In 1977 Wendell Berry warned that the rise of corporate farming and the disappearance of the family farm were destroying local communities and economies. These developments also caused soil erosion, and reduced the quality of the food we eat.
Water will determine the future of the Occupied Territories, and by extension, the issue of conflict or peace in the region.” Thomas Naff made this remark several years ago, and water remains a key, if often unacknowledged, issue behind the strife in the Middle East.
As we hurtled toward Shakespeare, Ontario, I felt a familiar cold visceral tightness and fear. “Shakespeare,” I brooded. “I hope the name isn’t an omen. ‘Shakespeare’ suggests tragedy. Or worse, comedy.”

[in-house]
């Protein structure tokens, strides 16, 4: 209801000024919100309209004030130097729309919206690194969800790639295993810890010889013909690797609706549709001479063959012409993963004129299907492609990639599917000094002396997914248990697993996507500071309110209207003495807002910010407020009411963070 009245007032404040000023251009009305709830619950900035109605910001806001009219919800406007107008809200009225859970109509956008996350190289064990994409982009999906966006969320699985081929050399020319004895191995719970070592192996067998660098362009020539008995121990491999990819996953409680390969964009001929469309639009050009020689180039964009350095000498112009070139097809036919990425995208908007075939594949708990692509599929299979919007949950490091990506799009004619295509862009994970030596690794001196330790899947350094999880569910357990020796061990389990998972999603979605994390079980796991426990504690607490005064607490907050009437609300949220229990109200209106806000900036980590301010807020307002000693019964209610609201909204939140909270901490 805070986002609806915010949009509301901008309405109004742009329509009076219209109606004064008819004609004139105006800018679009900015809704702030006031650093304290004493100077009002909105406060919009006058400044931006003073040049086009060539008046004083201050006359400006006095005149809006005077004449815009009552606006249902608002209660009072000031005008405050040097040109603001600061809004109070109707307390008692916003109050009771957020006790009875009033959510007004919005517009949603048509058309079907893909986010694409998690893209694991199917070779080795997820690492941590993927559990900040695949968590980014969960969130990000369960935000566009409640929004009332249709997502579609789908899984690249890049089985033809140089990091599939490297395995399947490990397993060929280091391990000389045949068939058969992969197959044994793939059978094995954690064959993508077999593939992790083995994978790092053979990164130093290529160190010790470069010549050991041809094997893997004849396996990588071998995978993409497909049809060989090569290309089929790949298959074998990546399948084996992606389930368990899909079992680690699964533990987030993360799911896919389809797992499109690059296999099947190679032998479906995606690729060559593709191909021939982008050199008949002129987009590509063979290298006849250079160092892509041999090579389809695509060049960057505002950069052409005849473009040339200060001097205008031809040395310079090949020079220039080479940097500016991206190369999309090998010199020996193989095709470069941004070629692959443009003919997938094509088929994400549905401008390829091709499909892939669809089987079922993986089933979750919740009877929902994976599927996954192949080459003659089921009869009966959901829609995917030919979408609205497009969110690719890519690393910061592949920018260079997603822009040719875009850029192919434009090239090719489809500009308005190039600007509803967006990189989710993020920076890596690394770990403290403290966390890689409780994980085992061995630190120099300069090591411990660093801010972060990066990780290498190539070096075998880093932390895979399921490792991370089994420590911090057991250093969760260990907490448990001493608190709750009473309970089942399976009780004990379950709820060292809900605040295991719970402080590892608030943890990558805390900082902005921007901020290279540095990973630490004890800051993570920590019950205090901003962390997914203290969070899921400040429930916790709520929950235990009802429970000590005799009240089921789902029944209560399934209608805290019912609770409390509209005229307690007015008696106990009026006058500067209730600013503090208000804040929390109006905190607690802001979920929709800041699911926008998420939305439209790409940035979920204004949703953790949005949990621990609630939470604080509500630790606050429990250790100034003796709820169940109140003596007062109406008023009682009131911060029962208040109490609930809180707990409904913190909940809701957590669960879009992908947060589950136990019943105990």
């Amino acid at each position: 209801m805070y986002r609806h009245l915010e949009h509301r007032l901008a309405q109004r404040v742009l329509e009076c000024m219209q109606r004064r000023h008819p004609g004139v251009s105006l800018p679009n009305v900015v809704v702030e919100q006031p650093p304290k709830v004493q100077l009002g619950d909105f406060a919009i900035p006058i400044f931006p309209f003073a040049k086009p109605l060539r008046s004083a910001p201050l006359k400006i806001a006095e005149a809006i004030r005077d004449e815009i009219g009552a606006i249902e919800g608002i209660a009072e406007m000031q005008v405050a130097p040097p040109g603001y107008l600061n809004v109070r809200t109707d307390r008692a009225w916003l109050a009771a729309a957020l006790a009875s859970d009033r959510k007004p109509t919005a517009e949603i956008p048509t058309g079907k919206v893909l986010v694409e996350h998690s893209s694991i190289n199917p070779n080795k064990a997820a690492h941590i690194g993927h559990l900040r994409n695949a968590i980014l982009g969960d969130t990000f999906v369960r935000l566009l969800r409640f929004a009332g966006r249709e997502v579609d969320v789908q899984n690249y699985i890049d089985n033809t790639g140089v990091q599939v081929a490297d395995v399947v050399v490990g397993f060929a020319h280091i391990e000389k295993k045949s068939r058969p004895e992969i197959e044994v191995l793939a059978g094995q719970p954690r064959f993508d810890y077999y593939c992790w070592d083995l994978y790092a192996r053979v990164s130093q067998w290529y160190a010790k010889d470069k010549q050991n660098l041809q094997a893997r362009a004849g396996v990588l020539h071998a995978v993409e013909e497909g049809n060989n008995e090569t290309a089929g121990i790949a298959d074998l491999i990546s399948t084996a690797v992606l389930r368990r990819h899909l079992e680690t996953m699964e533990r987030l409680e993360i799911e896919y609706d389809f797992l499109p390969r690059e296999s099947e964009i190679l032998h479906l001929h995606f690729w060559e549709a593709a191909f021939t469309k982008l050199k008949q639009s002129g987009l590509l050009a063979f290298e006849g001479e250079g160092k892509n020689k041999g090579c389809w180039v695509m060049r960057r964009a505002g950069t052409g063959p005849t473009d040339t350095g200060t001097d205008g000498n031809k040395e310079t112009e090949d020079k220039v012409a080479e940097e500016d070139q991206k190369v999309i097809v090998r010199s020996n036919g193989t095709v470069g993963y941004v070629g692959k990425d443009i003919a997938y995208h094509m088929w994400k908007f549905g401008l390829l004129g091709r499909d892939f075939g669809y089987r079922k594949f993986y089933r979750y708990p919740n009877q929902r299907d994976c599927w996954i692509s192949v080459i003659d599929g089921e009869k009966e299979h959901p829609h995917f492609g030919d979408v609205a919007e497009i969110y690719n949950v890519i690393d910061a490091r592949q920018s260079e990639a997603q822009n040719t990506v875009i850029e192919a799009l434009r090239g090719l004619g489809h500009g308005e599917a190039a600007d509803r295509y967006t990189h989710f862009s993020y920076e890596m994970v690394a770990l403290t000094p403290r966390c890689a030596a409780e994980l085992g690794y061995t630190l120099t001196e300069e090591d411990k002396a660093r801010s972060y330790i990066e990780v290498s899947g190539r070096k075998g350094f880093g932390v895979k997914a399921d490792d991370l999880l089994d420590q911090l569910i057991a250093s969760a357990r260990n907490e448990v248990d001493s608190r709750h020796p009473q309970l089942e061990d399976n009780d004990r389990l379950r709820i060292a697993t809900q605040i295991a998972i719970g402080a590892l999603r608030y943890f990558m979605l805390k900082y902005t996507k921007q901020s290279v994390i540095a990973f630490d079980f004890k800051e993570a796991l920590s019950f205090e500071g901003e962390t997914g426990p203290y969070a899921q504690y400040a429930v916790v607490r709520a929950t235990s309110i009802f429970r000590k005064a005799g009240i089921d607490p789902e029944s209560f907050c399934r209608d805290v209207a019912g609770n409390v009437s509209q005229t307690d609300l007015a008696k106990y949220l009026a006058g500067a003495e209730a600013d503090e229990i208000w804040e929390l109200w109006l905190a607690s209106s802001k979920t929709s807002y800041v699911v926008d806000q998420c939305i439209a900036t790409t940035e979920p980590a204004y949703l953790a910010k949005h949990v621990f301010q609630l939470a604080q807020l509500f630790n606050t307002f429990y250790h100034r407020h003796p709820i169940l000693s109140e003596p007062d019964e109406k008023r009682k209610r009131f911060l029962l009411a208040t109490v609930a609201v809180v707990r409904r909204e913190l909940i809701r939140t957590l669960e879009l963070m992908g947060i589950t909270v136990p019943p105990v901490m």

The latest wave of sexual abuse scandals crashing upon Catholic parishes and chanceries has apparently missed most Protestant churches. In fact, analysts and insurers give credit to mainline churches for adopting policies and practices in the early 1990s aimed at protecting minors from coercive intimacy in congregational settings.
Wendell Berry has lived as a farmer and writer in Kentucky for a quarter century. In his fiction, essays and poetry, he often meditates on the human relation to the earth. His poem “The Slip” is precipitated by a disaster. A river bank has given way, leaving an acre of farmland swallowed by water.